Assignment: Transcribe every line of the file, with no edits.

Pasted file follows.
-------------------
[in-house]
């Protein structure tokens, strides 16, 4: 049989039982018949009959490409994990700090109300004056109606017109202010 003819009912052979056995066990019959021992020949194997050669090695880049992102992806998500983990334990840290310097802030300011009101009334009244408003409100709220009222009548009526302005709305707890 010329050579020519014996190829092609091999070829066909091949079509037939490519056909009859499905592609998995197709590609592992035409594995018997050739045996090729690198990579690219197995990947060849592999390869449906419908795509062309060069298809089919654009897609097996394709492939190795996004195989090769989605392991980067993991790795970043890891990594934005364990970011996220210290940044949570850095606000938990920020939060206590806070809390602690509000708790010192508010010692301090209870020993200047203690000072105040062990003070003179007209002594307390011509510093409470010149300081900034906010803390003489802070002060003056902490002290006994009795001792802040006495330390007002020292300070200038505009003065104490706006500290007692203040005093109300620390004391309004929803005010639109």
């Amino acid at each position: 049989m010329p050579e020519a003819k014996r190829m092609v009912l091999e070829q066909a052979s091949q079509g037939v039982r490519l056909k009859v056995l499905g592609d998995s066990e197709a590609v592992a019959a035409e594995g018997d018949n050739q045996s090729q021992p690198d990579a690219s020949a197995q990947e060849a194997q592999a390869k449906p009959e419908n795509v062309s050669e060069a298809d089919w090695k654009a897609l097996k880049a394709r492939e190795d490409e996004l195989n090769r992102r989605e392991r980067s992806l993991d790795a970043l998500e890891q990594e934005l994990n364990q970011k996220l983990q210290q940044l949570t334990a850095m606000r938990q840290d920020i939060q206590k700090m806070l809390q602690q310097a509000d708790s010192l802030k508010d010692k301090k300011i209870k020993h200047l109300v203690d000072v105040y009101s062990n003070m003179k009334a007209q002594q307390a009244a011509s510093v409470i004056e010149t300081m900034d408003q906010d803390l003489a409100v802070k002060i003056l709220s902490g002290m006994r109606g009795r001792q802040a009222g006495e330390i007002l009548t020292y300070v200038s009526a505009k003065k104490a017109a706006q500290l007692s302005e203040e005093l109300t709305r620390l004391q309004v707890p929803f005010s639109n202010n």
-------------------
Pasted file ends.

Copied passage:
[in-house]
């Protein structure tokens, strides 16, 4: 049989039982018949009959490409994990700090109300004056109606017109202010 003819009912052979056995066990019959021992020949194997050669090695880049992102992806998500983990334990840290310097802030300011009101009334009244408003409100709220009222009548009526302005709305707890 010329050579020519014996190829092609091999070829066909091949079509037939490519056909009859499905592609998995197709590609592992035409594995018997050739045996090729690198990579690219197995990947060849592999390869449906419908795509062309060069298809089919654009897609097996394709492939190795996004195989090769989605392991980067993991790795970043890891990594934005364990970011996220210290940044949570850095606000938990920020939060206590806070809390602690509000708790010192508010010692301090209870020993200047203690000072105040062990003070003179007209002594307390011509510093409470010149300081900034906010803390003489802070002060003056902490002290006994009795001792802040006495330390007002020292300070200038505009003065104490706006500290007692203040005093109300620390004391309004929803005010639109």
């Amino acid at each position: 049989m010329p050579e020519a003819k014996r190829m092609v009912l091999e070829q066909a052979s091949q079509g037939v039982r490519l056909k009859v056995l499905g592609d998995s066990e197709a590609v592992a019959a035409e594995g018997d018949n050739q045996s090729q021992p690198d990579a690219s020949a197995q990947e060849a194997q592999a390869k449906p009959e419908n795509v062309s050669e060069a298809d089919w090695k654009a897609l097996k880049a394709r492939e190795d490409e996004l195989n090769r992102r989605e392991r980067s992806l993991d790795a970043l998500e890891q990594e934005l994990n364990q970011k996220l983990q210290q940044l949570t334990a850095m606000r938990q840290d920020i939060q206590k700090m806070l809390q602690q310097a509000d708790s010192l802030k508010d010692k301090k300011i209870k020993h200047l109300v203690d000072v105040y009101s062990n003070m003179k009334a007209q002594q307390a009244a011509s510093v409470i004056e010149t300081m900034d408003q906010d803390l003489a409100v802070k002060i003056l709220s902490g002290m006994r109606g009795r001792q802040a009222g006495e330390i007002l009548t020292y300070v200038s009526a505009k003065k104490a017109a706006q500290l007692s302005e203040e005093l109300t709305r620390l004391q309004v707890p929803f005010s639109n202010n």